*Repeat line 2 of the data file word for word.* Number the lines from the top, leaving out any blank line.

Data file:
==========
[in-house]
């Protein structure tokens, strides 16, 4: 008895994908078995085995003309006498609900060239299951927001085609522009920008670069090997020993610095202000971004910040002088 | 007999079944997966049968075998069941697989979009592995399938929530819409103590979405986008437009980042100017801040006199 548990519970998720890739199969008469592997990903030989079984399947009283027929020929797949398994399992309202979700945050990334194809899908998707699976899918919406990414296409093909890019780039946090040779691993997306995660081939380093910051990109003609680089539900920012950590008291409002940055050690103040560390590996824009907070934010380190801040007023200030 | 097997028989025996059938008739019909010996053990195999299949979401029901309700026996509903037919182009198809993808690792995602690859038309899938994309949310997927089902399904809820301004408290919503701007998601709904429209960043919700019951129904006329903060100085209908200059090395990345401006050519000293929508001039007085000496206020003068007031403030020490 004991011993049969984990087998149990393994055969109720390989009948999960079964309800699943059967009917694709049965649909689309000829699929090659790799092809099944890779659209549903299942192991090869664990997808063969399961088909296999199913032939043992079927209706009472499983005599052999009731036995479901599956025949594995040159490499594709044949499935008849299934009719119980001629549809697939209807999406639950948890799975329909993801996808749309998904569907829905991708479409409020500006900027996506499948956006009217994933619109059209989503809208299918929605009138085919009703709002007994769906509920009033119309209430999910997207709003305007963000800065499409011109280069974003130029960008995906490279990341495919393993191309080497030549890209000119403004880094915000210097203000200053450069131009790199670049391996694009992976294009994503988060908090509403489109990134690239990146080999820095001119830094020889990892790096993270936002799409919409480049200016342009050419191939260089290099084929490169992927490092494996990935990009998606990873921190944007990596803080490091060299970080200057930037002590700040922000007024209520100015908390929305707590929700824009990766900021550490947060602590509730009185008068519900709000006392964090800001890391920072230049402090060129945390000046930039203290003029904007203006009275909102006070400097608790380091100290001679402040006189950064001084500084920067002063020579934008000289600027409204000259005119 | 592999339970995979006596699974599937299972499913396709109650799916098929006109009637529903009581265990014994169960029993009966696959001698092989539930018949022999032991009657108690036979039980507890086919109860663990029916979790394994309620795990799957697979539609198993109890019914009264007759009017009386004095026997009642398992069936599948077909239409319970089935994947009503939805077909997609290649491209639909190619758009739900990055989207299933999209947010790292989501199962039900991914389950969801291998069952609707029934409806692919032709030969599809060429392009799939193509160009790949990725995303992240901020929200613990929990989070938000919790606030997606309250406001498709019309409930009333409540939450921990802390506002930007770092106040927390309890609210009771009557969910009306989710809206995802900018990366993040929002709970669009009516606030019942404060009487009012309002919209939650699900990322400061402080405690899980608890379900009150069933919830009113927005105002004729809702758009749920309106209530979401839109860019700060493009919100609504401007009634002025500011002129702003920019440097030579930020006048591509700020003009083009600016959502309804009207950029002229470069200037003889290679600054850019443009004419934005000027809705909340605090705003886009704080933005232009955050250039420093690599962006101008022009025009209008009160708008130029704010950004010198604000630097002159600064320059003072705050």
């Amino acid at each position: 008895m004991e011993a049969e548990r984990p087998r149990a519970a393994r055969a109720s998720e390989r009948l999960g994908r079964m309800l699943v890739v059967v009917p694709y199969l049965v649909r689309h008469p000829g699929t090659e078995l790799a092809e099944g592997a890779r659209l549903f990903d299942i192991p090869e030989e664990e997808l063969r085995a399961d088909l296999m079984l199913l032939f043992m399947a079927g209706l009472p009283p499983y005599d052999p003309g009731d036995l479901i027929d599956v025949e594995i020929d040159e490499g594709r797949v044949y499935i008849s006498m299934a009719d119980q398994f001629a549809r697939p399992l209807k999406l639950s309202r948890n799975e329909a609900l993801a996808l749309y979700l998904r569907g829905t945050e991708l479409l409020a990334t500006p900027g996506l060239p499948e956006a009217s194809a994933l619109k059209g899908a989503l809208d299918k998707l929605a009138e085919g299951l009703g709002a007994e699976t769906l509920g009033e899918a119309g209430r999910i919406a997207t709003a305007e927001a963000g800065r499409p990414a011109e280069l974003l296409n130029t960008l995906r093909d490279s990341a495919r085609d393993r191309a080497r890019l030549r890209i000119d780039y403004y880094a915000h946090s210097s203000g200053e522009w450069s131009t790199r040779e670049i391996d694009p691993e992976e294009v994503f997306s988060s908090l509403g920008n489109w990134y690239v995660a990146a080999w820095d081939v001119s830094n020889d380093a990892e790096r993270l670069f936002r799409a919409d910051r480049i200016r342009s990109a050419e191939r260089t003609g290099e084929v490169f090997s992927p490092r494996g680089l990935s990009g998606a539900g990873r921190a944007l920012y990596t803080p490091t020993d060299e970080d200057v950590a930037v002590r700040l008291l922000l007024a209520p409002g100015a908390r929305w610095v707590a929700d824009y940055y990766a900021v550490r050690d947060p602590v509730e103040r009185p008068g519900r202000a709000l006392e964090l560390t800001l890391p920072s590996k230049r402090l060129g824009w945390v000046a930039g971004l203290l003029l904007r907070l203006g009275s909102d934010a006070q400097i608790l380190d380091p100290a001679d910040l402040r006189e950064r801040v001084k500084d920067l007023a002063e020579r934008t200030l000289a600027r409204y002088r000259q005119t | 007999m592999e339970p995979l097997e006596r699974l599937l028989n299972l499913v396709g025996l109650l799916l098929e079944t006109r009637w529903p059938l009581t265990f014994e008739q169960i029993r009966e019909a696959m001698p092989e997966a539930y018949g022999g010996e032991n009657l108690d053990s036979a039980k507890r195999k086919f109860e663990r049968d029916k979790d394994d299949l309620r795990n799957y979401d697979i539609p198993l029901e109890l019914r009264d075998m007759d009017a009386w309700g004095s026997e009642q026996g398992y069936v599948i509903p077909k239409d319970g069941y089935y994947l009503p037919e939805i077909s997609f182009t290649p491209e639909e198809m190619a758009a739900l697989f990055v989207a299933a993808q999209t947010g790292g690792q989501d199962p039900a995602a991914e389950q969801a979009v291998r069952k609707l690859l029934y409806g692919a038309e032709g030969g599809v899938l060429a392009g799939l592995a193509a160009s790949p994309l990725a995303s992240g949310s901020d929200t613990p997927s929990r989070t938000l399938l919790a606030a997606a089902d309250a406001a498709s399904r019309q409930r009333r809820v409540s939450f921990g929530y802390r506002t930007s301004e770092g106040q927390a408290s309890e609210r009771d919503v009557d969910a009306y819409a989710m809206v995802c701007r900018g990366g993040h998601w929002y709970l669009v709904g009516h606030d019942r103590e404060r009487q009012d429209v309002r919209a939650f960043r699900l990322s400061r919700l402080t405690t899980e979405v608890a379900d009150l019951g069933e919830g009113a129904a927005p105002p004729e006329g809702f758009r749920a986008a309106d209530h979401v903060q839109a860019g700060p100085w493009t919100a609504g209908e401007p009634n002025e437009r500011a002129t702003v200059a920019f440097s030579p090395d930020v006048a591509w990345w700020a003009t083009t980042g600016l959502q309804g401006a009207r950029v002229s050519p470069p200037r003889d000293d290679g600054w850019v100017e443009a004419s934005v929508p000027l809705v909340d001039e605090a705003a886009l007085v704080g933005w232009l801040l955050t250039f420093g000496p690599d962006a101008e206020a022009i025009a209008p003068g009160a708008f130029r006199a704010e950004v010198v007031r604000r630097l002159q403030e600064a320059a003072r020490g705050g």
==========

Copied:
């Protein structure tokens, strides 16, 4: 008895994908078995085995003309006498609900060239299951927001085609522009920008670069090997020993610095202000971004910040002088 | 007999079944997966049968075998069941697989979009592995399938929530819409103590979405986008437009980042100017801040006199 548990519970998720890739199969008469592997990903030989079984399947009283027929020929797949398994399992309202979700945050990334194809899908998707699976899918919406990414296409093909890019780039946090040779691993997306995660081939380093910051990109003609680089539900920012950590008291409002940055050690103040560390590996824009907070934010380190801040007023200030 | 097997028989025996059938008739019909010996053990195999299949979401029901309700026996509903037919182009198809993808690792995602690859038309899938994309949310997927089902399904809820301004408290919503701007998601709904429209960043919700019951129904006329903060100085209908200059090395990345401006050519000293929508001039007085000496206020003068007031403030020490 004991011993049969984990087998149990393994055969109720390989009948999960079964309800699943059967009917694709049965649909689309000829699929090659790799092809099944890779659209549903299942192991090869664990997808063969399961088909296999199913032939043992079927209706009472499983005599052999009731036995479901599956025949594995040159490499594709044949499935008849299934009719119980001629549809697939209807999406639950948890799975329909993801996808749309998904569907829905991708479409409020500006900027996506499948956006009217994933619109059209989503809208299918929605009138085919009703709002007994769906509920009033119309209430999910997207709003305007963000800065499409011109280069974003130029960008995906490279990341495919393993191309080497030549890209000119403004880094915000210097203000200053450069131009790199670049391996694009992976294009994503988060908090509403489109990134690239990146080999820095001119830094020889990892790096993270936002799409919409480049200016342009050419191939260089290099084929490169992927490092494996990935990009998606990873921190944007990596803080490091060299970080200057930037002590700040922000007024209520100015908390929305707590929700824009990766900021550490947060602590509730009185008068519900709000006392964090800001890391920072230049402090060129945390000046930039203290003029904007203006009275909102006070400097608790380091100290001679402040006189950064001084500084920067002063020579934008000289600027409204000259005119 | 592999339970995979006596699974599937299972499913396709109650799916098929006109009637529903009581265990014994169960029993009966696959001698092989539930018949022999032991009657108690036979039980507890086919109860663990029916979790394994309620795990799957697979539609198993109890019914009264007759009017009386004095026997009642398992069936599948077909239409319970089935994947009503939805077909997609290649491209639909190619758009739900990055989207299933999209947010790292989501199962039900991914389950969801291998069952609707029934409806692919032709030969599809060429392009799939193509160009790949990725995303992240901020929200613990929990989070938000919790606030997606309250406001498709019309409930009333409540939450921990802390506002930007770092106040927390309890609210009771009557969910009306989710809206995802900018990366993040929002709970669009009516606030019942404060009487009012309002919209939650699900990322400061402080405690899980608890379900009150069933919830009113927005105002004729809702758009749920309106209530979401839109860019700060493009919100609504401007009634002025500011002129702003920019440097030579930020006048591509700020003009083009600016959502309804009207950029002229470069200037003889290679600054850019443009004419934005000027809705909340605090705003886009704080933005232009955050250039420093690599962006101008022009025009209008009160708008130029704010950004010198604000630097002159600064320059003072705050």